How the CES Letter Works

Since its publication in 2013, the “Letter to a CES Director” has gained lots of attention. I know people for whom it has been a contributing factor in their disaffection with the Church. In what follows, I will explore a few of my own thoughts as to how it works, and why it ought to be less successful, in creating disaffection.

Writing history is a process of selecting, organizing, and explaining various facts. A trustworthy historian surveys as many facts as possible about his or her subject, and selects relevant facts—organizing and explaining them in reasonable ways. Bad histories occur when historians neglect relevant facts or organize and explain them in unreasonable ways. When a historian unintentionally does this, we might say that the historian is unskilled. When a historian intentionally neglects relevant facts, we might say that the historian is unprincipled. An unskilled or an unprincipled historian is not trustworthy; however, only the unprincipled historian is dishonest. (Of course not being trustworthy and being dishonest can vary by degree.)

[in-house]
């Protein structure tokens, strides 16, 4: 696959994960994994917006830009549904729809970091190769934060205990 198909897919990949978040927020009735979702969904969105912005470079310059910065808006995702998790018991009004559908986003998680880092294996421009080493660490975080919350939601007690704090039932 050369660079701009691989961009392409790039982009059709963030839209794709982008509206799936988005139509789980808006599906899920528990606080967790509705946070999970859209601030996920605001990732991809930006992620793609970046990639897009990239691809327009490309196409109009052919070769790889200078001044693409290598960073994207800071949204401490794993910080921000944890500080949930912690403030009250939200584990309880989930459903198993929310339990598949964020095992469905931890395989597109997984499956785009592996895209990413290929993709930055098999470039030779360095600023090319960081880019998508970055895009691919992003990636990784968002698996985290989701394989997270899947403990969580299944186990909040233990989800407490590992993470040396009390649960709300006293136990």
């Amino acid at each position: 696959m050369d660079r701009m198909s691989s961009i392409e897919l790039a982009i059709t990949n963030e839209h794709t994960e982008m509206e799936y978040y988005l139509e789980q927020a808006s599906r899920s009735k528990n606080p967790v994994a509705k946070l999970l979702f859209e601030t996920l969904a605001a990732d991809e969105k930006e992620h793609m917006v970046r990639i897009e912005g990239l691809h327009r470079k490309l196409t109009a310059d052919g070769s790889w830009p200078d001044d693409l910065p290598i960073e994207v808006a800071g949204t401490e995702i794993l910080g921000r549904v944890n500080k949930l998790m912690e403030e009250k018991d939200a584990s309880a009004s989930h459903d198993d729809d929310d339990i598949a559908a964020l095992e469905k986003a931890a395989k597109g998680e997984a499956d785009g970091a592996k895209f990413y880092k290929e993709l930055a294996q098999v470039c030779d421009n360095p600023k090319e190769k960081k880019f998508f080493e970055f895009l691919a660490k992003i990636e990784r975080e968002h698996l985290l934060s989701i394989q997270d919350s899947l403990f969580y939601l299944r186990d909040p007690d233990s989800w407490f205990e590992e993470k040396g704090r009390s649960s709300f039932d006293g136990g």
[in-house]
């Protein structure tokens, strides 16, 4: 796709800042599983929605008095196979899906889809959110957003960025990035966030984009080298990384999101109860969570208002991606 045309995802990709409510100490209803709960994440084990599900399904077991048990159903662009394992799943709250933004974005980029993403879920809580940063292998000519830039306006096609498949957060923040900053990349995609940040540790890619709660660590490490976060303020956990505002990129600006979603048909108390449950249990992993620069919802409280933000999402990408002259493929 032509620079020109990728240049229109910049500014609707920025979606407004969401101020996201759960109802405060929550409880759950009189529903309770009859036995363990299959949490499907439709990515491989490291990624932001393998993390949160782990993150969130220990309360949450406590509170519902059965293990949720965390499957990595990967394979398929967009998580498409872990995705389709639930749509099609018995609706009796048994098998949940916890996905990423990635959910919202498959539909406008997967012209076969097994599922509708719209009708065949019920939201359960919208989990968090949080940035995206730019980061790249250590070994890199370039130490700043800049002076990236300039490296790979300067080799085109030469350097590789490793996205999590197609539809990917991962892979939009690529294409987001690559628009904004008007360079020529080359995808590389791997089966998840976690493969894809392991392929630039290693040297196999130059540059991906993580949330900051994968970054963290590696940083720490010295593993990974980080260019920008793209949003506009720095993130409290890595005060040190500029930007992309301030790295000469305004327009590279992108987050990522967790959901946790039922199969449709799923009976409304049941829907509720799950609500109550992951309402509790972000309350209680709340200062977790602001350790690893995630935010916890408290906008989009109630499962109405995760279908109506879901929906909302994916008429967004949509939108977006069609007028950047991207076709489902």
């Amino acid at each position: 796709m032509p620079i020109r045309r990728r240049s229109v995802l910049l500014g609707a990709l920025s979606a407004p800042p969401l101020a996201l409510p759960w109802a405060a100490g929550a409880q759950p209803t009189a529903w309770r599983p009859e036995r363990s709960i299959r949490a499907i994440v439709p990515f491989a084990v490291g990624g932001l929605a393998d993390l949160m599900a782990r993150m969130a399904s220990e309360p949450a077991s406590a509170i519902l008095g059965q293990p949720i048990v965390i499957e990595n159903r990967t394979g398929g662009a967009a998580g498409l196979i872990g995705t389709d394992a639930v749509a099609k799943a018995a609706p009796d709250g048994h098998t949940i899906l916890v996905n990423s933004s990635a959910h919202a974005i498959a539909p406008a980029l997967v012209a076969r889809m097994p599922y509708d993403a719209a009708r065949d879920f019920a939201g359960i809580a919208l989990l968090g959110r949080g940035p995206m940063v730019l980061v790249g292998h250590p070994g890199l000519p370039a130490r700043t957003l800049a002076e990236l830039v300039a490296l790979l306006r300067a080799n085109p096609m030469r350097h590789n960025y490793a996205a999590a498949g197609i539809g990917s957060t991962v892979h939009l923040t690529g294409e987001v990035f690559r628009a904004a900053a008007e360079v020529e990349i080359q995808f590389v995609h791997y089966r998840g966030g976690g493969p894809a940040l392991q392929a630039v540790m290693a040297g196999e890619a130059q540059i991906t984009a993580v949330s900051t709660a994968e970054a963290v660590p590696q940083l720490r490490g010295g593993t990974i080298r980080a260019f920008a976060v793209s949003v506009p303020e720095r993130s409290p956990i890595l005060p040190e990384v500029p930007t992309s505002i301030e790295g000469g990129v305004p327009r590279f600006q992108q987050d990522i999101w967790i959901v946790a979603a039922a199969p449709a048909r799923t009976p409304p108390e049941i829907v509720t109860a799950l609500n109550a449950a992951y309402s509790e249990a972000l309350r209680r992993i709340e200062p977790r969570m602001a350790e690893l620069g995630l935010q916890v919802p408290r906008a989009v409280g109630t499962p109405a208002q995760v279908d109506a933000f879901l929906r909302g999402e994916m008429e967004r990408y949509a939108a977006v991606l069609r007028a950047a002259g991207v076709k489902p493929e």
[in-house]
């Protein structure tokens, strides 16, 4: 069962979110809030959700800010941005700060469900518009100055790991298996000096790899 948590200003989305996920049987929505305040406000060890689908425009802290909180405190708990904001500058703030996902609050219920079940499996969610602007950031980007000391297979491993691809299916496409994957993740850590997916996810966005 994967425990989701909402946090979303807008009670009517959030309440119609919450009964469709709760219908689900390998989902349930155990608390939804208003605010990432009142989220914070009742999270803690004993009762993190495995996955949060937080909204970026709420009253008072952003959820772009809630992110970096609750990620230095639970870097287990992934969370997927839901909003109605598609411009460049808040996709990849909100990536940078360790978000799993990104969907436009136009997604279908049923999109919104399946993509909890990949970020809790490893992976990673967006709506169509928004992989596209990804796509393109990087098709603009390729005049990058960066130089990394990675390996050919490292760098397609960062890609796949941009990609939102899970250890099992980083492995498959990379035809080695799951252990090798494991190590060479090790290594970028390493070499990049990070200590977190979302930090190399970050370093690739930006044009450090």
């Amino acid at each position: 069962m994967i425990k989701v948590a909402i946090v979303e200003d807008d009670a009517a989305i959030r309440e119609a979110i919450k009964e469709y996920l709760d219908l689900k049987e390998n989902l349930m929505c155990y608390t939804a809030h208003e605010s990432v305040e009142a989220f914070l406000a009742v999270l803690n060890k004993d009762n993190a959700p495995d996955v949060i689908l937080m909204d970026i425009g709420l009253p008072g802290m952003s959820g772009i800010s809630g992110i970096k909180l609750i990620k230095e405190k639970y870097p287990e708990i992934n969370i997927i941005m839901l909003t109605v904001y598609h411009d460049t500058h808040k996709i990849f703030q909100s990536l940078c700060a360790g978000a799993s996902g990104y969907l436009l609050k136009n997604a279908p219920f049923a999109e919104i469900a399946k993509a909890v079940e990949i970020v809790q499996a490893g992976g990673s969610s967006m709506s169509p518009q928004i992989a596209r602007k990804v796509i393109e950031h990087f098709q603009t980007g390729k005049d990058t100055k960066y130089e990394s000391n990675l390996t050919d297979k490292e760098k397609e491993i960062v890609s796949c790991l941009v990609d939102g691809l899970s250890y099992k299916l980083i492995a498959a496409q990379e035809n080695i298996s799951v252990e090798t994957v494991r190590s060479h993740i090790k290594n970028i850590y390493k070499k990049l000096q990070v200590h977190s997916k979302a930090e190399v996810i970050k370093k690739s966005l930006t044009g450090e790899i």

A brief illustration: If you contracted me to build you a house, and the house ended up being of poor quality, you would reasonably conclude that I’m not a trustworthy contractor. Further, you might feel frustrated and even upset to discover that I’m not very good at what I do. I really tried, but in the end, building the house was something beyond my ability. On the other hand, if you discover that I actually could have built a quality house, but in the effort to keep as much of your money as possible I cut corners, you would then understandably feel angry and betrayed. You would feel even more angry and betrayed if I was also your long-time friend in addition to being your contractor.